Lorne Martin wrote:I have found that sheep mineral powders work better than the blocs and are less expensive. If they need it they will nibble on it. Mount the feeder up off the ground so it doesn't cake and harden.
Remember to buy mineral supplements locally as they are mixed according to specific needs in your area.
Johnmark Hatfield wrote:Im in wisconsin and it seems like there are a bunch of suppliers that people point to, but the websites offer mixes and nothing is straight forward. I want to see a product called zinc chelate or kelp or monocalcium phosphate, not 60 lbs of something called minerals.
Kris schulenburg wrote:I have been using Pat Coleby's recommendations from her book "Natural Sheep Care". Put out everything separate and free choice. Dolomite, copper sulfate, yellow dusting Sulphur and kelp meal.
They also get Redman salt in a high copper and low copper form. Their are other trace minerals in those as well.
Free Choice Minerals out of Wisconsin has minerals mixed with salt and bran to make it more palatable and less concentrated.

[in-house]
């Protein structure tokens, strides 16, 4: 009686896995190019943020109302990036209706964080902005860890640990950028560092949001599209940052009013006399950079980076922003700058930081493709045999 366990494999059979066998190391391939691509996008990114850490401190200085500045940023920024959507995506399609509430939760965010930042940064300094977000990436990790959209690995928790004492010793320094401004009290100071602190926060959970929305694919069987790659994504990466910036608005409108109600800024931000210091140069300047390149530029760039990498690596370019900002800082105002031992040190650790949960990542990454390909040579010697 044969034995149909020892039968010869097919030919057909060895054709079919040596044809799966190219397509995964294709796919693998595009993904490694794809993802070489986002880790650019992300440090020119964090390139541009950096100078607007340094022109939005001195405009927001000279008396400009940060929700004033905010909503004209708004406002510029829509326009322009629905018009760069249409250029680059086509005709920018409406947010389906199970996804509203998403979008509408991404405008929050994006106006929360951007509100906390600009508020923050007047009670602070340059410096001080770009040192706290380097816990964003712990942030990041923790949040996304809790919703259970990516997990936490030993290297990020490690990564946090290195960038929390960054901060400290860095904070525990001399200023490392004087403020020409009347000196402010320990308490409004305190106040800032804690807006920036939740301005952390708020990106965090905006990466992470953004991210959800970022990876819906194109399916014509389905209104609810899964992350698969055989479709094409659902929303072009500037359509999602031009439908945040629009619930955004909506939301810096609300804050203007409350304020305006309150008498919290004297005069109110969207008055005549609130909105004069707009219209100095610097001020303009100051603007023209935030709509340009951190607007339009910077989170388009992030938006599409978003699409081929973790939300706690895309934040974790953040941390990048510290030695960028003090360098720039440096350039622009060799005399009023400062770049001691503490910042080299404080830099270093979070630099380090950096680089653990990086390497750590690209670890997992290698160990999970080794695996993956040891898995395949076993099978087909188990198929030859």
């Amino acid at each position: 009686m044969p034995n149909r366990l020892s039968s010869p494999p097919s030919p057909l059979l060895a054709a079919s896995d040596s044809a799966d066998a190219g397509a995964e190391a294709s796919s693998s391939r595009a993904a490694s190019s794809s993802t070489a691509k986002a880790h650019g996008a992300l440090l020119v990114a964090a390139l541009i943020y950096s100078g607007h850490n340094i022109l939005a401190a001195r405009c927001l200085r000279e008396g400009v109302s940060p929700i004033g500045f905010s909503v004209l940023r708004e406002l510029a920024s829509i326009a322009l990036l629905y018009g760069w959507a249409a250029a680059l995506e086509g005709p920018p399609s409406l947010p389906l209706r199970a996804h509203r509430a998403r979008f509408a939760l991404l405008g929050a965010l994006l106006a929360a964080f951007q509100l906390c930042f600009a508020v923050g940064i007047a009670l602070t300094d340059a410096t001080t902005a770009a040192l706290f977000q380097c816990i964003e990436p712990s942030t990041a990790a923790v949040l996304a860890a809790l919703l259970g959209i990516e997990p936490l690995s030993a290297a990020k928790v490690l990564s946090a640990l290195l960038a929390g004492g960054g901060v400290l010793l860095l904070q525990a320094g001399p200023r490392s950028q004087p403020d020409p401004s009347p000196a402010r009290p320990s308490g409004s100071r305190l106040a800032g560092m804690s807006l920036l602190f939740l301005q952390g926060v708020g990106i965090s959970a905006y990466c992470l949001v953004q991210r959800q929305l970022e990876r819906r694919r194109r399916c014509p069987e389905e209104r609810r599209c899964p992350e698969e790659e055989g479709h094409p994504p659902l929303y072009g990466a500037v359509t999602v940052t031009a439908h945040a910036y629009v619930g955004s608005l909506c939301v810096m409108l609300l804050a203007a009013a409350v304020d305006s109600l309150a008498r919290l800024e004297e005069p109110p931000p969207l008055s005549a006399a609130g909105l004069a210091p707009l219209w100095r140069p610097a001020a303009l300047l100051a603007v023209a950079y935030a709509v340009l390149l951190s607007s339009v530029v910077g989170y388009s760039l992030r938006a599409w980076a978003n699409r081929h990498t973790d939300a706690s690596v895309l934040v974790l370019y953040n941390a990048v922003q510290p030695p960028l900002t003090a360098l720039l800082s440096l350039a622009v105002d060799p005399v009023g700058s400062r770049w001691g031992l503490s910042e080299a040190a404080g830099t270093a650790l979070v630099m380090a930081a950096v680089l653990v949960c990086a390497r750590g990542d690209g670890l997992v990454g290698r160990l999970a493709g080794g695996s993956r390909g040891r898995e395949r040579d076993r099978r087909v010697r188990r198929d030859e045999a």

Mine also eat a lot of cobalt (vitamin B12 precursor so they don't get runny eyes) and boron.
Sheep are sensitive to too much copper but seem to know how much they need. At least mine have done good with it over the last 6 years.
Travis Johnson wrote:
Sheep can get some of the minerals that they need by having browse giving to them; both softwood and hardwood brush, but loose mineral mix is best. I get mine in 30 pound bags for $25, so its not that bad price wise, and storage wise. I found they might eat a lot of it when they first get it, but after having constant access to it, seldom eat it. They self regulate for sure.
Kris schulenburg wrote:Baking soda is for bloat. Grass hay helps to keep from bloating as well.
I don't know about the selenium other than we live in a low selenium area and feeding kelp and the higher selenium Redmond salt, we have not experienced problems associated with low selenium. Yet anyway.
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